Are highly educated South Sudanese corrupt? A critique

JUBA, South Sudan - When the Lost Boys started arriving in the United States 13 years ago, their common dream was to get better education and return to South Sudan to help with the reconstruction. Many Lost Boys fulfilled this dream by finishing their University studies and started returning to South Sudan as early as 2006; a year after the signing of the Comprehensive Peace Agreement (CPA) that ended a two-decade civil war between the North and the South. Some of these returnees were lucky and got jobs, especially with the government of South Sudan. Some were not that lucky however, and did not get jobs. A majority of these unlucky Lost Boys were discouraged and returned to the United States.

While finding jobs in South Sudan is increasingly becoming harder, the attempt to return to Juba never ceased among the intellectual members of the South Sudanese diaspora. In fact, the number of these highly educated returnees is ever increasing. This increase became more noticeable after the independence of South Sudan in 2011. What is changing though for these young returning intellectuals is the approaches they are taking to find jobs in South Sudan. The current trend shows that South Sudanese who earned their higher degrees (Masters and PhDs) from the prestigious Western Universities are returning and joining the work force as consultants with consulting firms instead of directly working for the government. Some have even formed their own consulting firms or Think Tanks, such as the SUDD Institute and the Center for Strategic Analyses and Research (C-SAR). The funny thing though is that the dominating market for these consultants is the government of South Sudan. So why are young highly educated South Sudanese resorting to marketing their knowledge and skills to the government through consulting firms instead of directly applying for government jobs?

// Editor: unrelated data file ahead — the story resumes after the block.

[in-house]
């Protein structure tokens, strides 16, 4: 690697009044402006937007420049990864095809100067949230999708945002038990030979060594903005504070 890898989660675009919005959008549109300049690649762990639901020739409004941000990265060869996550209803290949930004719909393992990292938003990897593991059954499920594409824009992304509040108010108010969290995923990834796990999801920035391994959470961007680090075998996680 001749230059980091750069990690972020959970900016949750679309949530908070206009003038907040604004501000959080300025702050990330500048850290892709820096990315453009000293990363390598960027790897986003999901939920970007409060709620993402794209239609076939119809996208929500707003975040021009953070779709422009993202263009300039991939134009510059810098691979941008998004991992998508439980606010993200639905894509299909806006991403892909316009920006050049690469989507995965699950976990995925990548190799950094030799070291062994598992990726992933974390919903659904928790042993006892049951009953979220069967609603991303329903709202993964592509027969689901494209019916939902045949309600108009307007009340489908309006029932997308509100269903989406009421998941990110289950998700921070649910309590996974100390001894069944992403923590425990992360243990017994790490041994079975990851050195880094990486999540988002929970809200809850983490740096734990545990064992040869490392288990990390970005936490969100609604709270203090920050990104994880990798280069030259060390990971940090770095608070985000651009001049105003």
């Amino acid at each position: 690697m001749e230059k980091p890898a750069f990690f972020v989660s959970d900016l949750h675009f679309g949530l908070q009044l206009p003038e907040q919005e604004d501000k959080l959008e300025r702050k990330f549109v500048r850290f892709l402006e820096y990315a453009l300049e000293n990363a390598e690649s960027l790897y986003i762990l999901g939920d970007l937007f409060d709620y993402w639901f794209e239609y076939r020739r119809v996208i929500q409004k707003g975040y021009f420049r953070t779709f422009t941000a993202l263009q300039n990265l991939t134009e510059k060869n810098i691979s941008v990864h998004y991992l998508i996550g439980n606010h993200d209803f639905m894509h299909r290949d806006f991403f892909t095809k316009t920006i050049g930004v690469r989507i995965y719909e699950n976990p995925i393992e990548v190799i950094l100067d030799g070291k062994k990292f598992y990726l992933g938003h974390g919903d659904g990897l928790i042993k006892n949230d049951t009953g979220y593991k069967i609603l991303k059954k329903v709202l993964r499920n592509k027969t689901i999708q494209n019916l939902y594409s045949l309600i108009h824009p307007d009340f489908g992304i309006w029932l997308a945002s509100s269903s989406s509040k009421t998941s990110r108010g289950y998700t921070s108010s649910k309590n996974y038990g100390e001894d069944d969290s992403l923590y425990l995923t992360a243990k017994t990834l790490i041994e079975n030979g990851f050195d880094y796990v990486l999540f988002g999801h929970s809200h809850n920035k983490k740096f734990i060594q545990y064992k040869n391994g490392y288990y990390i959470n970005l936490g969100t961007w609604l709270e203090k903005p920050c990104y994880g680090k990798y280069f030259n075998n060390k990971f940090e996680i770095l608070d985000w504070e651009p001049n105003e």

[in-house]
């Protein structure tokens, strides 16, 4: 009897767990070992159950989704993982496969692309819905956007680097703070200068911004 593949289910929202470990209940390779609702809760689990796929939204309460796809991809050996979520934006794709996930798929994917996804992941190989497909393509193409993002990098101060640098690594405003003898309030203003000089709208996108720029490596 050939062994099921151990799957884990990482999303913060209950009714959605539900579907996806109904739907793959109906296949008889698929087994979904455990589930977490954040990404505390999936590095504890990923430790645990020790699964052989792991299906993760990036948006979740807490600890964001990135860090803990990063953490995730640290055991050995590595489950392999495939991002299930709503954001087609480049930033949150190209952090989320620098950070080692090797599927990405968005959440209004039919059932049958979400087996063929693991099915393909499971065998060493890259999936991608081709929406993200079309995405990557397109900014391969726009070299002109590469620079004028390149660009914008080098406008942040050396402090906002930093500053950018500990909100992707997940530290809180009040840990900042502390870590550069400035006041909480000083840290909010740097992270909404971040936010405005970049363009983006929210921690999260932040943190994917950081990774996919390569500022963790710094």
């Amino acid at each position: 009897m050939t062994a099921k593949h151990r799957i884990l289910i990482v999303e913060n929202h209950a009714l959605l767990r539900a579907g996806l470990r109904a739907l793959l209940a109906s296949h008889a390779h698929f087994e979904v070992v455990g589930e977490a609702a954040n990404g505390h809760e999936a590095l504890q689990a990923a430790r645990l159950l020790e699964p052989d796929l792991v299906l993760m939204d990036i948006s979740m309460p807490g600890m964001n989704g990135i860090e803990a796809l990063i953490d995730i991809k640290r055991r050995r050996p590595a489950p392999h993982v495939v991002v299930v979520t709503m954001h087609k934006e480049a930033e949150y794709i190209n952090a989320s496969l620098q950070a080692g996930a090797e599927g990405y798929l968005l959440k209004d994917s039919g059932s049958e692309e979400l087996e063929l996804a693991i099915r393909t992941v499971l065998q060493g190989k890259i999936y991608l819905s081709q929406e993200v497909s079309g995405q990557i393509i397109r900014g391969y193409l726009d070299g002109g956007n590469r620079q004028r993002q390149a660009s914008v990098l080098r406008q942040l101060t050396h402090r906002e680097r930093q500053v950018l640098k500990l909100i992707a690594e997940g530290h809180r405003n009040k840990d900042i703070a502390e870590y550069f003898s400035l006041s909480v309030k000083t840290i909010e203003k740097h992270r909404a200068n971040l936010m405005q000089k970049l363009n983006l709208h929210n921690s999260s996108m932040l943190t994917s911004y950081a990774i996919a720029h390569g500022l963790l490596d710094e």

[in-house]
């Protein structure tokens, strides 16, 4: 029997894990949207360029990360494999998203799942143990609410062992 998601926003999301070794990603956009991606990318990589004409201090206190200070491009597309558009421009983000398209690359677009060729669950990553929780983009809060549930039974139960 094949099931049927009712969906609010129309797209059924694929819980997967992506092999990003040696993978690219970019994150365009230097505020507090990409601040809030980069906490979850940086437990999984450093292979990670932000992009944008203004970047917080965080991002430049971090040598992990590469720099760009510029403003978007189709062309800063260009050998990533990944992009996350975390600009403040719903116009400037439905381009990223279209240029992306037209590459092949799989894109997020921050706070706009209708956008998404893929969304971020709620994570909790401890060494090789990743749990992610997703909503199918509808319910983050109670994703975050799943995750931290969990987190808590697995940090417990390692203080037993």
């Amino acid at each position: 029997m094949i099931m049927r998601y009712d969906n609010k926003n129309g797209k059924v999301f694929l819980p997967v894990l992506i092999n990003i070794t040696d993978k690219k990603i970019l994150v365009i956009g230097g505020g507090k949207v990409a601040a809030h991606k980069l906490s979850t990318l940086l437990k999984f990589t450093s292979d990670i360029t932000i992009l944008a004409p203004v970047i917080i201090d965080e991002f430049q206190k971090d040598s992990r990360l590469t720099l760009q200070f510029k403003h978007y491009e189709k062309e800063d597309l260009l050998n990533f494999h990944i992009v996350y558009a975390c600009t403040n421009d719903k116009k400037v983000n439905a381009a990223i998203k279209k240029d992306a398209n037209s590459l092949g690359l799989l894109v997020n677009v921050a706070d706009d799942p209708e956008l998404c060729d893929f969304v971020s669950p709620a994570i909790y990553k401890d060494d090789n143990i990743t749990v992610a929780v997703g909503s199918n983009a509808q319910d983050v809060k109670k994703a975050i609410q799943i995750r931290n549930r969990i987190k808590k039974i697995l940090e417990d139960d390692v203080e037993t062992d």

There are two possible answers to this question. First, the answer can be simply that the government is not willing to employ these young returning intellectuals. The logic behind this answer is the fact that there are government jobs for highly educated youth, but they cannot just get them directly. Who can really argue that there are no jobs for those young intellectuals in a country where illiteracy rate is more than 50% and which has existed only for less than two years? Logically, jobs should be everywhere for those few highly educated South Sudanese, and a large number of them should get employed by the government as the government needs their expertise.

The other possible explanation is that the government, or, at least some high ranking government officials are willing to employ these highly educated youth, but do not know how to go about doing that. Therefore, the second reason as to why South Sudanese young intellectuals are resorting to getting high government jobs through corruption/nepotism and consulting firms is because the government may not have viable employment mechanism. A working employment strategy should include advertisement of government jobs online and through other means by the ministries or by the Ministry of Public Service in particular if given the authority to do so. But do these mechanisms exist? Not really, because I cannot even remind myself of the last time I saw a government job advert anywhere since 2007. There are rumors that you can submit your documents to the Ministry of Public Service and the Ministry can match you with the job of your qualification in the government institutions, but this is becoming more of a myth than a rumor according to my experience.